The internet is an amazing tool for research, entertainment, and connection. But it is a double-edged tool that must be used wisely and carefully to avoid inflicting real damage or pain on our kids’ minds and hearts. What are some common sense internet rules for kids that parents can follow?
The internet is everywhere, literally as close as our hip pockets. Children are getting access at younger and younger ages as they get phones at younger and younger ages and as busy parents hand over their iPads for entertainment. Parents need some common sense internet rules for kids to protect them while still allowing access.
12 Common Sense Internet Rules for Kids
- When you decide to have a designated computer for your child’s use, be very careful to classify that computer as the “family computer,” not your child’s computer. If your teen wants to be a password protected user to keep siblings from changing her settings, require that she share that password with you. You should make a point to use this computer a couple of times a week as a matter of course. You need to make certain that upgrades are being installed and the spyware is working, and you need to have a feel for what your kids are doing online. Just knowing that you will be on the same computer may act as a brake before she clicks on “that” link.
- The family computer should be in a place where you walk by or see frequently. In other words, keep it out in the open. The attitude for this rule is as important as the rule—the internet is a tool and we keep our tools out in the open. If the family computer is a laptop, establish a designated place or room for use.
- Consider very carefully before you allow your child or teen to have a laptop, tablet, iPad or other computers in their room. (Yes, you will be told that he is the ONLY kid in school that doesn’t have one in his room. No, that is not correct and besides, you don’t care.) Some families handle this by making a tradition of purchasing a laptop when their child graduates from high school. Some allow no computer in a child’s room until he buys his own. You and your spouse/partner need to decide together at what age purchasing his own laptop is appropriate.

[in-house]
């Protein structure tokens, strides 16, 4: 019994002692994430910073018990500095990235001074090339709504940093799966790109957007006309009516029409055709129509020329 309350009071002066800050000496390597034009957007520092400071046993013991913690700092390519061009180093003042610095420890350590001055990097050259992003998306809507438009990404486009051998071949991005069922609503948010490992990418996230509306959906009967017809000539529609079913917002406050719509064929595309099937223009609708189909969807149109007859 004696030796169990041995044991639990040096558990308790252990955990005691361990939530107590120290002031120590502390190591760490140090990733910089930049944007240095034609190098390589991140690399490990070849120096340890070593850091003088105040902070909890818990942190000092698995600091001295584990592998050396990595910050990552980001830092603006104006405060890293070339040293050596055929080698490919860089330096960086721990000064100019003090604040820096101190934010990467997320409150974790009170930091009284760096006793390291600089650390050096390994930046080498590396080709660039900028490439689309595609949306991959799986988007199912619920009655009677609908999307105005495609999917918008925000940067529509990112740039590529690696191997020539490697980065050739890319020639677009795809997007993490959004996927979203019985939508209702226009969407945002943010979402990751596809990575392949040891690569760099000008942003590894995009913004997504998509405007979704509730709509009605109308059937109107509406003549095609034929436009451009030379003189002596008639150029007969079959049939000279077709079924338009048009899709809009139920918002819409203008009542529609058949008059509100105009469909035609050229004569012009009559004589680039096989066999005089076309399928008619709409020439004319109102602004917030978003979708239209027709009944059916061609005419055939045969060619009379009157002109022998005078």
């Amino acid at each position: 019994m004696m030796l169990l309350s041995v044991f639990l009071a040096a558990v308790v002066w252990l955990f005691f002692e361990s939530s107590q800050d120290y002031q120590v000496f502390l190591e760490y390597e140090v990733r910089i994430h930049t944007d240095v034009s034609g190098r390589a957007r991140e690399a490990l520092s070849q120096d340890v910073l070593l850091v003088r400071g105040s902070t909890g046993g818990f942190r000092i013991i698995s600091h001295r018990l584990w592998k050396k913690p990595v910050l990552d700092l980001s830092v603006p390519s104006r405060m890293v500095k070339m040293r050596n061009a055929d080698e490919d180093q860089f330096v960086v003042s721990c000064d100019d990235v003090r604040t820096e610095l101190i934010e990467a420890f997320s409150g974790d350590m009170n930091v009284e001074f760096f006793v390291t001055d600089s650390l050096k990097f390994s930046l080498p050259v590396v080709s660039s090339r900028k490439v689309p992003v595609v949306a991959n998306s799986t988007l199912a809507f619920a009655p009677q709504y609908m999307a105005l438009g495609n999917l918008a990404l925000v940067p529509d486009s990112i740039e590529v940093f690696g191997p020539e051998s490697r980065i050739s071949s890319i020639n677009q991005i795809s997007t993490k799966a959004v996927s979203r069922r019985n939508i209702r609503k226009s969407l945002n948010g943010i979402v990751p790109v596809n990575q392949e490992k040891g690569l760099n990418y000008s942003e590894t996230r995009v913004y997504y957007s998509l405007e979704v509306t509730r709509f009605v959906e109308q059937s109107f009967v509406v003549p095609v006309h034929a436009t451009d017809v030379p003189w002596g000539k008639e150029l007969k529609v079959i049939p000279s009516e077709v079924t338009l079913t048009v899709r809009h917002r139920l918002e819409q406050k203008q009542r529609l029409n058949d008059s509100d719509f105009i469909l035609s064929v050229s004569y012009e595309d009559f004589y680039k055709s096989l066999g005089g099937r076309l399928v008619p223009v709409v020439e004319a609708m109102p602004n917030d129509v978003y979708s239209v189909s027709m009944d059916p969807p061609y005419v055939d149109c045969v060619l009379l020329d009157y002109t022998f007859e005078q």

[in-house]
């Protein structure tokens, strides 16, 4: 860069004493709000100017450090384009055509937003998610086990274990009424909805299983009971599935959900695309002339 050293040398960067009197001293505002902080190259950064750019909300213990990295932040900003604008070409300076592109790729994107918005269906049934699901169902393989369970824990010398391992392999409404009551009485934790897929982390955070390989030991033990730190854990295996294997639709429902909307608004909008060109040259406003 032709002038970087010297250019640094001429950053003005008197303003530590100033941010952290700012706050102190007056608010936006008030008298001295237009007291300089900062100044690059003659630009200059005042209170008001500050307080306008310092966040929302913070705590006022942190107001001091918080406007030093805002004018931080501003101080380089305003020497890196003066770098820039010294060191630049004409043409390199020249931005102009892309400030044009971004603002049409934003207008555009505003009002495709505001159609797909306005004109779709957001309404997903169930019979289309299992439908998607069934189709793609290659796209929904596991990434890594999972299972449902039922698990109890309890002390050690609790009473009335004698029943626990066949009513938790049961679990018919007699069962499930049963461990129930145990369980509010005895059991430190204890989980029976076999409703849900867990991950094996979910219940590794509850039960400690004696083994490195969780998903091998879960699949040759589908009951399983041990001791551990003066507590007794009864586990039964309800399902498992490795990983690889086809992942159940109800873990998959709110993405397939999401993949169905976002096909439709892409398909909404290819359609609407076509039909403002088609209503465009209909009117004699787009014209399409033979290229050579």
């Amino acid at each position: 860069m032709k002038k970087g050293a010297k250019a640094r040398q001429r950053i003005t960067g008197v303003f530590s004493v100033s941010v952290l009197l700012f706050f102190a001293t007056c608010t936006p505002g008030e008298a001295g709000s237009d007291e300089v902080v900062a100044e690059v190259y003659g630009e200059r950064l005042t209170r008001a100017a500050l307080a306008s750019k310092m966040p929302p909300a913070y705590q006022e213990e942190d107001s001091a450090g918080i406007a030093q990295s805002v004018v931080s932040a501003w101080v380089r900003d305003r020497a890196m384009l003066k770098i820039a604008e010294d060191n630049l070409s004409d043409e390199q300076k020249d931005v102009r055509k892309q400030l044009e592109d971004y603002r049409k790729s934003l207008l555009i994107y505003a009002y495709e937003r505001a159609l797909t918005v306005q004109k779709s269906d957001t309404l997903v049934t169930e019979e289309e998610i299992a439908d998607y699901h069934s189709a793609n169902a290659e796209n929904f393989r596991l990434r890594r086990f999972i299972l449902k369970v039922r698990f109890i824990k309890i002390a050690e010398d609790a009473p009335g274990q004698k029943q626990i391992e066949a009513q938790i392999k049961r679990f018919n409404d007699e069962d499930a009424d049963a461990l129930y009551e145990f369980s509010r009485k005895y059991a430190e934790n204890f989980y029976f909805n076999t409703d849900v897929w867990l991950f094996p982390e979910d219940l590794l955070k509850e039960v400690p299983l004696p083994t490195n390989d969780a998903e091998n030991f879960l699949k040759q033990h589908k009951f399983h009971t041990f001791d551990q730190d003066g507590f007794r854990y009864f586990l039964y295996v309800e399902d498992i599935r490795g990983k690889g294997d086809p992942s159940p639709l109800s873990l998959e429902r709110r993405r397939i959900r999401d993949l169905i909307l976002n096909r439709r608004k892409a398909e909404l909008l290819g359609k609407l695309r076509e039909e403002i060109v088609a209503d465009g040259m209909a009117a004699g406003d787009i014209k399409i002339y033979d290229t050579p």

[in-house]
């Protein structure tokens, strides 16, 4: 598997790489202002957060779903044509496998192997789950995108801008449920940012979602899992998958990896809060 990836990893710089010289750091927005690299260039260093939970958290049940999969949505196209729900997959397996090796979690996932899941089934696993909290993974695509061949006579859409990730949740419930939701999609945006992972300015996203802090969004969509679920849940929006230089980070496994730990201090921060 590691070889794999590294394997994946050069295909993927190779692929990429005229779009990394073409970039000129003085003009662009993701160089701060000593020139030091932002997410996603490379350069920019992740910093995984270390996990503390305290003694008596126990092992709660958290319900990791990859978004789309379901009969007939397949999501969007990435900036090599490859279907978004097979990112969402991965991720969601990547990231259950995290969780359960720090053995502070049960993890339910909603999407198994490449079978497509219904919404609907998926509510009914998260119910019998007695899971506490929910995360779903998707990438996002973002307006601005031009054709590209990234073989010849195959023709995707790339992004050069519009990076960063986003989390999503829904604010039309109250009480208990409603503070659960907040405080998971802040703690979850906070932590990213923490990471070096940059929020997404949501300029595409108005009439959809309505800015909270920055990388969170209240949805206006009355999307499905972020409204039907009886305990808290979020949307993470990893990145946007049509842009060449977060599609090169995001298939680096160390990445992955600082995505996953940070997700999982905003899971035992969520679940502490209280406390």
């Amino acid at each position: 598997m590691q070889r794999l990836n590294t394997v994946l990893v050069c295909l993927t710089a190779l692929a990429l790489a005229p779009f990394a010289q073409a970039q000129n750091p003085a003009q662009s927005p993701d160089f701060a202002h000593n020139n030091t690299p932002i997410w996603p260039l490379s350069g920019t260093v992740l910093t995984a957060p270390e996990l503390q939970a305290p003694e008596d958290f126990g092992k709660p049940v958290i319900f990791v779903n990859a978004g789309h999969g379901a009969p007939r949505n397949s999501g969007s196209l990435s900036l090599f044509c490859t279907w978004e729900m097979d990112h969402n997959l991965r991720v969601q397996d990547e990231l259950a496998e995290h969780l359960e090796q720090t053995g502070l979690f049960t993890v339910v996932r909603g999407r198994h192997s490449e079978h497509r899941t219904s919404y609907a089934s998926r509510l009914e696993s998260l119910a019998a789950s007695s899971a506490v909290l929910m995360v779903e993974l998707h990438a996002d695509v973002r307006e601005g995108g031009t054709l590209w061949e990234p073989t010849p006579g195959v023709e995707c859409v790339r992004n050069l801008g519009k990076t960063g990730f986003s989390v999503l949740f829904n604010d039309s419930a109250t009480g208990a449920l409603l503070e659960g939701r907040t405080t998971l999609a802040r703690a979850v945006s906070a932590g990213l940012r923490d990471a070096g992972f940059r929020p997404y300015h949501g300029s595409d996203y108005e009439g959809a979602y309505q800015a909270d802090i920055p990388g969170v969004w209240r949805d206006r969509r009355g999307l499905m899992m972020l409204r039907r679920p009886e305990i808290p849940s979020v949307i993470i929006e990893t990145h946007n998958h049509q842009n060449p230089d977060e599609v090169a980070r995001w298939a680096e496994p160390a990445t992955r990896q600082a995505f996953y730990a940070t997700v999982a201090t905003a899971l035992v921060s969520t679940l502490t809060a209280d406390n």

- Be educated about mobile devices like phones, iPads, tablets, or Kindles that allow internet connection. Once your child has one of these devices, you have no control over what he or she does online. The devices are inevitable but don’t buy the hype that 13 and 14-year olds “MUST” have them. Here’s a great resource to educate yourself about current apps to be particularly alert to: TeenSafe Smartphone App Blacklist 2018.
- Don’t hover over your child, but be aware of what she is up to on the internet. Walk by periodically. Bring her a glass of juice or offer a bite of what you’re cooking to see if she thinks it needs more salt.
- Talk with your children about internet safety, privacy, and online reputation. If your child is computer savvy, have him do the research on suggested privacy settings, common mistakes that reveal identifying information, etc. and ask him to teach you. Stress that he should not share passwords with anyone but you. SafeKids has a Family Contract for Online Safety, in kid and teen versions, along with other good tools for your family to learn safe practice.
- Explain to your children that all information online can ultimately be seen by anyone – including teachers and parents. If they don’t want information to be seen by a Sunday school teacher, volleyball coach, or future college admissions office, then they shouldn’t post it.
- Set limits on the amount of time per day your child can be on the computer. Many homes have a limit on “screen time” in general, which includes sitting in front of any screen (TV, computer, etc.). Work with your child on deciding what time limit is reasonable, and model the ability to compromise a bit to help get his buy-in for the rule.
- Set limits on what times of day your child can be online. Be aware that late night social media, texting, and browsing is often very problematic. There are apps available to monitor this, and your phone service carrier likely also has tools for parental control.
- Abide by the minimum age limits required by social networks. For example, Facebook and SnapChat both abide by the minimum age of 13, as required by the Children’s Online Privacy Protection Rule (“COPPA”). (If you know of a child younger than 13 who has a Facebook account, you can report them anonymously and have the account shut down. Most social media platforms have some similar reporting mechanism.)
- If your teen joins Facebook, Twitter, or other social networks, have him friend (follow, etc.) you. Be sure to follow him back. It helps if you approach this request in a matter of fact manner: “that’s how things are done in our family.” Tell him it is necessary from a safety standpoint. Periodically check their wall or their posts, but don’t make comments. Try to be unobtrusive. Keep in mind that over-sharing goes both ways. You will need to be aware that your kids will likely see any posts you or your friends make on your accounts as well.
- For children, tweens, and younger teens, install some form of parental control software on the home devices and the mobile ones too. There are many options available in your app store that will suit your needs (and your child’s tech ability) well. Be aware that quite often, this software is worthless with older teens who have become very tech savvy. It is better to talk with your teens frankly about why you don’t want them on certain sites, rather than trying to prevent them.
What are your common sense internet rules for kids in your house? What tools/apps do you use to monitor your child’s internet use?[sws_blue_box box_size=”515″]
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Originally published in 2011; Updated in 2018.